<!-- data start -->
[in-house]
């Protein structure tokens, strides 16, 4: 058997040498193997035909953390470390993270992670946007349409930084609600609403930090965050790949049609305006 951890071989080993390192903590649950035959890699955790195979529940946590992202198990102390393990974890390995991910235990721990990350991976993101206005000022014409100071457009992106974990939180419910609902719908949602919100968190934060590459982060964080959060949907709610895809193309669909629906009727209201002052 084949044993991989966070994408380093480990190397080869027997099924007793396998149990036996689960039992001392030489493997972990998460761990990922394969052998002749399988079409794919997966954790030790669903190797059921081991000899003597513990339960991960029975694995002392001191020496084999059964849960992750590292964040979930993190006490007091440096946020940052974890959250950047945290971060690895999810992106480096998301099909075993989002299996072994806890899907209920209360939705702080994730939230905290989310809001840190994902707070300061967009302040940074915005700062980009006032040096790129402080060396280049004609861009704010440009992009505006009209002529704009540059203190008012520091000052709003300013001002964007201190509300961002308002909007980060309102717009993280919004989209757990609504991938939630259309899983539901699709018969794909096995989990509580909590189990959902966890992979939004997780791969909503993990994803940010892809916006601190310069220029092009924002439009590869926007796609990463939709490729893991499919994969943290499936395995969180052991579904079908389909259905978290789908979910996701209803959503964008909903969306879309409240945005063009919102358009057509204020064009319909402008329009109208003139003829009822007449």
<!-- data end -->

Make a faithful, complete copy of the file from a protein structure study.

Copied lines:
[in-house]
């Protein structure tokens, strides 16, 4: 058997040498193997035909953390470390993270992670946007349409930084609600609403930090965050790949049609305006 951890071989080993390192903590649950035959890699955790195979529940946590992202198990102390393990974890390995991910235990721990990350991976993101206005000022014409100071457009992106974990939180419910609902719908949602919100968190934060590459982060964080959060949907709610895809193309669909629906009727209201002052 084949044993991989966070994408380093480990190397080869027997099924007793396998149990036996689960039992001392030489493997972990998460761990990922394969052998002749399988079409794919997966954790030790669903190797059921081991000899003597513990339960991960029975694995002392001191020496084999059964849960992750590292964040979930993190006490007091440096946020940052974890959250950047945290971060690895999810992106480096998301099909075993989002299996072994806890899907209920209360939705702080994730939230905290989310809001840190994902707070300061967009302040940074915005700062980009006032040096790129402080060396280049004609861009704010440009992009505006009209002529704009540059203190008012520091000052709003300013001002964007201190509300961002308002909007980060309102717009993280919004989209757990609504991938939630259309899983539901699709018969794909096995989990509580909590189990959902966890992979939004997780791969909503993990994803940010892809916006601190310069220029092009924002439009590869926007796609990463939709490729893991499919994969943290499936395995969180052991579904079908389909259905978290789908979910996701209803959503964008909903969306879309409240945005063009919102358009057509204020064009319909402008329009109208003139003829009822007449």